quite right. go to the bazaar, get a bicycle with a wheel driven generator, and yer transport and electricity needs are met. can’t think why we all aren’t doing this..

  5. As for ‘bazaar’ – this is the preferred modus operandi in the labour market these days. Go and negotiate a price, people are told. But these people know the subtle difference between the financial power of a bazaar trader and its customers vs that of coporatists and employees.

    Outcome: A bizarre bazaar economy.

  6. I think I’m with BilB on the car, except that I would prefer to see a diesel unit able to run on vegoil instead of a petrol/ethanol mix. There would be less processing involved in producing the fuel, though maybe there would be a worse particulates problem in the exhaust.

  7. People interested in funding Uni education would be interested in this item from Economist’s View about how private lenders in the US corrupted the student loans arrangements over there. It’s a story which everybody interested in higher education funding should read.

  8. Environment: Useful posts – thanks, Bilb

    Education: Useful post, gordon. If one takes the Clinton argument about removing middlemen one step further one ends up with ‘current tax payers finance current education and the current students pay taxes in the future’to pay for the future students’.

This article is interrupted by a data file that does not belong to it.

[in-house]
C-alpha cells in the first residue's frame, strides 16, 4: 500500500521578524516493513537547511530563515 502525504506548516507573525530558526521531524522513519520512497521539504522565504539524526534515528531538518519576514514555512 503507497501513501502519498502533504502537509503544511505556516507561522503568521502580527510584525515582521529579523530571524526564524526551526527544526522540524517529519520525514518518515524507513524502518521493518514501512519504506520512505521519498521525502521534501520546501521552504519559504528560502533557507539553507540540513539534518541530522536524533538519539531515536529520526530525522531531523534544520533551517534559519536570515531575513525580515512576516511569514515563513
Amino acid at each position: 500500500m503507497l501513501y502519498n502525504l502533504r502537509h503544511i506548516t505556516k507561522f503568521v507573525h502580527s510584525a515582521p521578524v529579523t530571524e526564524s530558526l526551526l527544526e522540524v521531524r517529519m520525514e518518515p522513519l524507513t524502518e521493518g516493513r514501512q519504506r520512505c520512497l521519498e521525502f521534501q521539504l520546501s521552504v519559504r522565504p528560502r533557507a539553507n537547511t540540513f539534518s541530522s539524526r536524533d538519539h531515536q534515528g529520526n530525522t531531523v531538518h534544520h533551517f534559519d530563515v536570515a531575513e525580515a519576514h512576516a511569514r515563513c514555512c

What went wrong with the education of those who still haven’t understood that Friedman’s vouchers work theoretically in an Arrow-Debreu complete market model and such a market does not exist in reality?

  9. Any reaction to the triumph of the Right in French elections? This seems pretty significant to me given France is traditionally seen as the ideological home of Leftism. But the news has been received in Leftist quarters of the blogosphere with (stunned?) silence.

    Its likely that the Conservatives will win in the next UK elections. That would make a clean sweep of Right wing govts in the core W European states, apart from Italy where the Left just scraped in.

    Any comments about the resurgence of the Right in Europe?

  10. Ernestine,

    I remember when Milton Friedman came out here to Australia in 1975 of thereabouts pushing his flat taxation user pays (for everything) and tradeable education voucher philosophy and have been violently opposed to any part of that since (including the GST). African education is a classic case of what can (and almost certainly will in any country) under that user pays copout environment. Higher education self funding is the thin edge of the wedge of that whole greed driven disasterprone scenario. I see country towns are now offering half million dollar flagfall to attract doctors to their towns.

  11. jstrocch, admittedly I know very little about politics. However, I do know that Sarkozy is the successor of Chirac and that Chirac is not a socialist. Chirac belongs to the same party as Sarkozy.